Twenty-three years ago President Bill Clinton signed the Family and Medical Leave Act to help “balance the demands of the workplace with the needs of families”. Keeping up with work-life expectations and fear of going into financial hardship can be very stressful on employees who are pregnant or have to take care of a sick loved one/relative. The FMLA remains to this day the only piece of federal legislation specifically focused on helping workers manage their dual responsibilities in the workplace and the home.
What is FMLA?
The Family and Medical Leave Act (FMLA) is a United States federal law that provides certain employees with up to 12 weeks of unpaid, job-protected leave per year. It also requires that their group health benefits be maintained during the leave.
FMLA allows employees to take a reasonable unpaid leave from work for only certain family and medical reasons. The act applies to all public agencies, all public and private elementary and secondary schools, and companies with 50 or more employees. These employers must provide an eligible employee with up to 12 weeks of unpaid leave each year for any of the following reasons:
- for the birth and care of the newborn child of an employee;
- for placement with the employee of a child for adoption or foster care;
- to care for an immediate family member (spouse, child, or parent) with a serious health condition; or
- to take medical leave when the employee is unable to work because of a serious health condition.
California Leave Laws:
The California Family Rights Act (CFRA) is the state version of the FMLA. CFRA offers the same protections as FMLA with the Following exceptions:
- CFRA covers same-sex domestic partners (FMLA does not)
- CFRA provides more privacy protections than FMLA
- CFRA does not provide leave for pregnancy-related conditions
Pregnancy Disability Leave (PDL) is a state law that provides employees the right to take job-protected unpaid leave for a pregnancy-related condition. Employees who are disabled due to pregnancy, childbirth or related medical conditions and work for an employer who employs at least 5 employees are covered under the Pregnancy Disability Leave (PDL). PDL allows up to 4 months of leave and are entitled to reasonable accommodations at work, such as modified duties, transferring the pregnant woman to a less hazardous area, or frequent bathroom breaks.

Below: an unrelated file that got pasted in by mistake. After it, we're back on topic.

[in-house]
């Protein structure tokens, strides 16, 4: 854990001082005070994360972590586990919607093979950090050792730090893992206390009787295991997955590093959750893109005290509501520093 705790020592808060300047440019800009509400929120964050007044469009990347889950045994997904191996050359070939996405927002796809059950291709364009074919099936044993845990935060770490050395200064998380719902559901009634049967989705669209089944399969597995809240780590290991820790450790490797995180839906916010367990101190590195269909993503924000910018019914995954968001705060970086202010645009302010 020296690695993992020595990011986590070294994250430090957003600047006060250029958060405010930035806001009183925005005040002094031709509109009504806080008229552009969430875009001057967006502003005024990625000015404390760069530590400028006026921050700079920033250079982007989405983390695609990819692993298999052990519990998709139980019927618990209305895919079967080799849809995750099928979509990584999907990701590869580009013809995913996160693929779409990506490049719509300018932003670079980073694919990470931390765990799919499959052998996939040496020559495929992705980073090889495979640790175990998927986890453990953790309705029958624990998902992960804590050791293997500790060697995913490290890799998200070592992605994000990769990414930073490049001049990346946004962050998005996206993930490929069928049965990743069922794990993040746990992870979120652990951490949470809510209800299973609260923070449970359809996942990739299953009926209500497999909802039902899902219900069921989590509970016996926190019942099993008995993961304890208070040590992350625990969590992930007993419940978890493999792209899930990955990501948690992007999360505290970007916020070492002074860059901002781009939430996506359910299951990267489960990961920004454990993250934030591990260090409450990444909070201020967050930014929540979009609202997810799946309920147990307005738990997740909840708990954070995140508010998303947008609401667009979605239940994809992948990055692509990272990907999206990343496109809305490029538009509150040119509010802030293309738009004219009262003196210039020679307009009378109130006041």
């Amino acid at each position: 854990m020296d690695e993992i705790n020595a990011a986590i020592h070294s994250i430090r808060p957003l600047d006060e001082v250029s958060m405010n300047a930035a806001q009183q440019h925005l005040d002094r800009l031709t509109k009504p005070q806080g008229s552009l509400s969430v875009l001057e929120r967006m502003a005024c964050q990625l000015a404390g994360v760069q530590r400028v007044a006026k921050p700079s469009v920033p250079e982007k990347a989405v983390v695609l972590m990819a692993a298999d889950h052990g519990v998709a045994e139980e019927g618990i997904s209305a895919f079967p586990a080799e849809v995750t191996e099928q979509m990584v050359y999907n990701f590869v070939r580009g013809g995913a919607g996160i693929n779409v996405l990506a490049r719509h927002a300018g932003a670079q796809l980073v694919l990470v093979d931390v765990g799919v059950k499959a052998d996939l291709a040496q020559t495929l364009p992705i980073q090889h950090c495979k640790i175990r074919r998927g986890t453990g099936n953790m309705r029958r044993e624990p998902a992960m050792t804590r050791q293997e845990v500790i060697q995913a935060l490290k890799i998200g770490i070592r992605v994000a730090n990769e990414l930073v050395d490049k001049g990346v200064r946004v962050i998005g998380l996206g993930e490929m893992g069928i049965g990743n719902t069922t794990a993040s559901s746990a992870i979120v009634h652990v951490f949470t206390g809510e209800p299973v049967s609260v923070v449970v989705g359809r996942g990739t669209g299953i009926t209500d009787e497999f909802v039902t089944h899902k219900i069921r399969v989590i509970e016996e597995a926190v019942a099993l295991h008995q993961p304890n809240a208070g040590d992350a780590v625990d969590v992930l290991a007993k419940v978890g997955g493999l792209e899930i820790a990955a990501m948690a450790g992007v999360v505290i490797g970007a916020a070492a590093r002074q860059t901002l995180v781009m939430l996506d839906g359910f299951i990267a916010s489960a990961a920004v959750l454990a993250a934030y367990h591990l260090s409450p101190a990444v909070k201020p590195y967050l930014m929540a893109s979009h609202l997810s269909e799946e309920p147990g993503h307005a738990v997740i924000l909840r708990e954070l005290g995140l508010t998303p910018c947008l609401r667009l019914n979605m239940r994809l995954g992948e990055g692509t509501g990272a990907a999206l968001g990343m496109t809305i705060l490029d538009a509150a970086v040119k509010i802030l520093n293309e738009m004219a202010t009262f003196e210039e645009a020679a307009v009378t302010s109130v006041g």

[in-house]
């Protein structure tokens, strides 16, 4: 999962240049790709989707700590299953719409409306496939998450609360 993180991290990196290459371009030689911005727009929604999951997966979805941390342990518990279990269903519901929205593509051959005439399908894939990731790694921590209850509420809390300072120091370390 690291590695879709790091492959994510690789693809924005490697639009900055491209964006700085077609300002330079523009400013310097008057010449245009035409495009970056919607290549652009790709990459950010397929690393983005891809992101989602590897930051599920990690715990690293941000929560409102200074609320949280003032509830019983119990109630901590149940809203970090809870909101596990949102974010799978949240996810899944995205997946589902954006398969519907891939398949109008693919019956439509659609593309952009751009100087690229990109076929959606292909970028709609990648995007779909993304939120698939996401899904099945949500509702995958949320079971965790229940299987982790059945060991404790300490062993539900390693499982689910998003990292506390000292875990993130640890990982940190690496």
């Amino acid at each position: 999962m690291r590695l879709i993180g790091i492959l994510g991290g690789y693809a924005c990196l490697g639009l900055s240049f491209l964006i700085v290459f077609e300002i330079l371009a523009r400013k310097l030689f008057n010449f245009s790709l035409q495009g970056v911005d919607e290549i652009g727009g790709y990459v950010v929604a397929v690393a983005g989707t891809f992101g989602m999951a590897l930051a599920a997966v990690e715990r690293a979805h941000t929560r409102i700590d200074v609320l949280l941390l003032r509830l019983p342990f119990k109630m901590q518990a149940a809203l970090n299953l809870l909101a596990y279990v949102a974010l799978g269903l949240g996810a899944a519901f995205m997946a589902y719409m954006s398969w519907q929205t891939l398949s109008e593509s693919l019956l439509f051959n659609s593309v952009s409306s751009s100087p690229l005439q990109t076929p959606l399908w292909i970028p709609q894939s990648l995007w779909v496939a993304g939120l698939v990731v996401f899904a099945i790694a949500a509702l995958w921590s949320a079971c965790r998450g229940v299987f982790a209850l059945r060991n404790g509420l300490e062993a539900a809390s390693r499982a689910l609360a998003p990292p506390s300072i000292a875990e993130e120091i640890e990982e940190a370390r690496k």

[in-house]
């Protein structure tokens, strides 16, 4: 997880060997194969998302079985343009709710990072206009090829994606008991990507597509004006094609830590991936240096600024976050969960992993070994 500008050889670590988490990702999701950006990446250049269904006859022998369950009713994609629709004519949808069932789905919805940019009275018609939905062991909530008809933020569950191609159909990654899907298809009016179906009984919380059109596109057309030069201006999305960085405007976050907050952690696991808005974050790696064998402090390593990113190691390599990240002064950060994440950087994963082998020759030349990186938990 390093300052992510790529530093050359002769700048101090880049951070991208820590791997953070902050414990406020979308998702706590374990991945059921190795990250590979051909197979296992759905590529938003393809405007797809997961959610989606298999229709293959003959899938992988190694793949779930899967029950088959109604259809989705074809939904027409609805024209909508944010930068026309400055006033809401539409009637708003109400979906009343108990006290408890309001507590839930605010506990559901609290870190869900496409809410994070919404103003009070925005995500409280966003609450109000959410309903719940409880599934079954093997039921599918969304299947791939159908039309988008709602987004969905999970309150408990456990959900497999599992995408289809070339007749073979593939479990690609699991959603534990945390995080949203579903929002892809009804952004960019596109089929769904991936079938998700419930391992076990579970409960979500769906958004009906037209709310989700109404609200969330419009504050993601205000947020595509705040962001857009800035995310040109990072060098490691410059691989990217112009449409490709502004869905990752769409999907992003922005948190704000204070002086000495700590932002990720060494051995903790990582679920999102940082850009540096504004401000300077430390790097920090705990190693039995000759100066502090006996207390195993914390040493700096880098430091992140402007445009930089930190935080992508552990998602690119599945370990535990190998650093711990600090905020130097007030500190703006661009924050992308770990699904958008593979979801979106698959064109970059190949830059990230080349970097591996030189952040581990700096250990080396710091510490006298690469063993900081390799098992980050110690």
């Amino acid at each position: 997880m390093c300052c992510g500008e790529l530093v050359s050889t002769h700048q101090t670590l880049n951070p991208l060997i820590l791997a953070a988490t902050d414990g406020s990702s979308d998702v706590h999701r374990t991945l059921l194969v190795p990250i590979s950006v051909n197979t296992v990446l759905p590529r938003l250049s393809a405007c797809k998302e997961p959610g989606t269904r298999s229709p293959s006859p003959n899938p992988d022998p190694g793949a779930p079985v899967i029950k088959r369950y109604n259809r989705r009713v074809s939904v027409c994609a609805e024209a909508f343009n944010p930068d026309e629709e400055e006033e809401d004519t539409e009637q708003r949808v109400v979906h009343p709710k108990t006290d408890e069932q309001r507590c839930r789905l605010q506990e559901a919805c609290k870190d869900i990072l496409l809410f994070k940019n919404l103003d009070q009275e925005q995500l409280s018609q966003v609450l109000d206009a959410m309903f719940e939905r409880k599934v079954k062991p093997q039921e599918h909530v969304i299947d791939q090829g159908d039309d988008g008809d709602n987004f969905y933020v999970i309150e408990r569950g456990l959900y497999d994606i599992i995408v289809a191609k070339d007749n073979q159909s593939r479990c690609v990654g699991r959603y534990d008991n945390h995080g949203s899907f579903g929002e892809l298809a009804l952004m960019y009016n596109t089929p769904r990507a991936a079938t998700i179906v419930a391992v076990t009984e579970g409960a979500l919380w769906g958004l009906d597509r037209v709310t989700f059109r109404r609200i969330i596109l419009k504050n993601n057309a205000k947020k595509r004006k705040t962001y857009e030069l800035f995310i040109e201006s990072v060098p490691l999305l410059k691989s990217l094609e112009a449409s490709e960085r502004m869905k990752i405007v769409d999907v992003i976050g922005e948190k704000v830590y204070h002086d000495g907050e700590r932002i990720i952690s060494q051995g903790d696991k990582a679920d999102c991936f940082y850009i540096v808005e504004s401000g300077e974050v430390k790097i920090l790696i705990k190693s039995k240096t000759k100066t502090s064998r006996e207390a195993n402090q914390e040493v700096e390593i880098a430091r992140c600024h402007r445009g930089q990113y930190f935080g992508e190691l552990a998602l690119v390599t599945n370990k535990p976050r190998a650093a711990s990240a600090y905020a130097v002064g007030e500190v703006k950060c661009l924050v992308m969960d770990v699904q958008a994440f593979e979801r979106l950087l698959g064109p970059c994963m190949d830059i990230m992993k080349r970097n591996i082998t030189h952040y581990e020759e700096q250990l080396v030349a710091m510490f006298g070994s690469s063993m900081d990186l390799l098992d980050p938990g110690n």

Paid Family Leave is a law in California that offers income replacement for employees. The law provides employees up to 6 weeks of partial pay 55% of their weekly wage up to a maximum benefit, but does not guarantee job protection. If taken concurrently with FMLA and CFRA employees can qualify for 12 weeks of job-protected leave. The State Disability Insurance (SDI) program is a partial wage-replacement, 55% of your weekly wages up to a maximum of 52 weeks, insurance plan for California workers who contribute a percentage of wages to the program and lose wages due to their own non-workplace-related injury, illness, or disability.
Starting in 2018, a new law will lift the 6-week partial pay of 55% to 70% for the lowest-paid earners, defined as those making up to one-third of the state’s average weekly wage of $1,121 currently. For almost all other workers, the rate will rise to 60%, up to a maximum weekly benefit of about $1,200.4 With the growing need for better paid leave policies new state standards will shape how companies form their own policies. Although states and companies are making moves to better their leave policies, greater efforts need to be made to cover both parents in the event of a crisis during child birth or ailment.